With 2 percent population growth in 2006–07, Brisbane, the capital of the State of Queensland, was one of the most rapidly growing capital cities in Australia. Brisbane's population in 2007 was approximately 1.01 million, making it the first local government area in Australia to exceed 1 million people. Brisbane is among the top 10 most rapidly growing cities in the countries of the Organisation for Economic Co-operation and Development and the second most rapidly growing city in the western world. Brisbane’s population is expected to continue to grow over the next two decades.
In 2007, the Brisbane City Council issued Brisbane’s Plan for Action on Climate Change and Energy, which delineates the selected actions to be achieved in the short term (about 18 months) and the long term (more than five years). Brisbane has three major challenges: climate change, high peak oil demand, and greenhouse gas emissions.
Analyses suggest that, if Brisbane responds intelligently to these challenges, the city may generate significant economic benefits by developing sustainable industries, while saving resources. Brisbane is actively introducing various approaches to sustainable development. In addition, in the city’s “Our Shared Vision: Living in Brisbane 2026” policy document, authorities have committed to cutting greenhouse gas emissions in half, reusing all wastewater, and restoring 40 percent of the natural habitat by 2026.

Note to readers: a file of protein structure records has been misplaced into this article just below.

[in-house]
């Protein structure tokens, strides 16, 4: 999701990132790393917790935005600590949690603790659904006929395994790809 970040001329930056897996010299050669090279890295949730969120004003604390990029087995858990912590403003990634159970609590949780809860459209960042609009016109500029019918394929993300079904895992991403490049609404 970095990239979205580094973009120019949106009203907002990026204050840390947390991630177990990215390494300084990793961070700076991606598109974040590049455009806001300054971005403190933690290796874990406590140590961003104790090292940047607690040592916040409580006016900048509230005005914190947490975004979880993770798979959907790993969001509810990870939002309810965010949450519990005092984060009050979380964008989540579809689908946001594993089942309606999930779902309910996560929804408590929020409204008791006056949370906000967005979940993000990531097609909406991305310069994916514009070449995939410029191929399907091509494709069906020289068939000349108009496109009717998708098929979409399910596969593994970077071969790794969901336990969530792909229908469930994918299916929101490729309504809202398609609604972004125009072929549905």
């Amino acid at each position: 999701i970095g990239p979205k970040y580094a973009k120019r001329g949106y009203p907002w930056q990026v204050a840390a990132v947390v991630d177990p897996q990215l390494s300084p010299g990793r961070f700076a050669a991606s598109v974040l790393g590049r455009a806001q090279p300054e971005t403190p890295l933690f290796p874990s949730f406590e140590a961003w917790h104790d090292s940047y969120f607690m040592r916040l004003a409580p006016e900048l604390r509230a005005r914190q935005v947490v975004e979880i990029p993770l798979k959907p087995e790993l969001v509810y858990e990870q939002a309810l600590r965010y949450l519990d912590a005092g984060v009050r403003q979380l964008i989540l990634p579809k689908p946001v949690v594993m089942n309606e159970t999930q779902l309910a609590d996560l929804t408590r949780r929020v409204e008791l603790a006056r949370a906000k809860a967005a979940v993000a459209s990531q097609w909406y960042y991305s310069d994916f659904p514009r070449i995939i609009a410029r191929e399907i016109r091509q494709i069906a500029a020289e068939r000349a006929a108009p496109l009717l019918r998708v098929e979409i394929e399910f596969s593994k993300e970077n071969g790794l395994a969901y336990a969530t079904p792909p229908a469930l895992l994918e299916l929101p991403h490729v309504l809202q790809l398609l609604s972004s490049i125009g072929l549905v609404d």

Eco2 Cities: Ecological Cities as Economic Cities
Part three consists of the Field Reference Guide. The guide contains background literature designed to support cities in developing more in-depth insight and fluency with the issues at two levels. It provides a city-by-city and sector-by-sector lens on urban infrastructure. The next section comprises a series of sector notes, each of which explores sector-specific issues in urban development.
Suzuki, Hiroaki; Dastur, Arish; Moffatt, Sebastian; Yabuki, Nanae; Maruyama, Hinako. 2010. "The Field Reference Guide, Case 5: Brisbane, Australia." In Eco2 Cities: Ecological Cities as Economic Cities. World Bank. © World Bank. https://openknowledge.worldbank.org/handle/10986/2453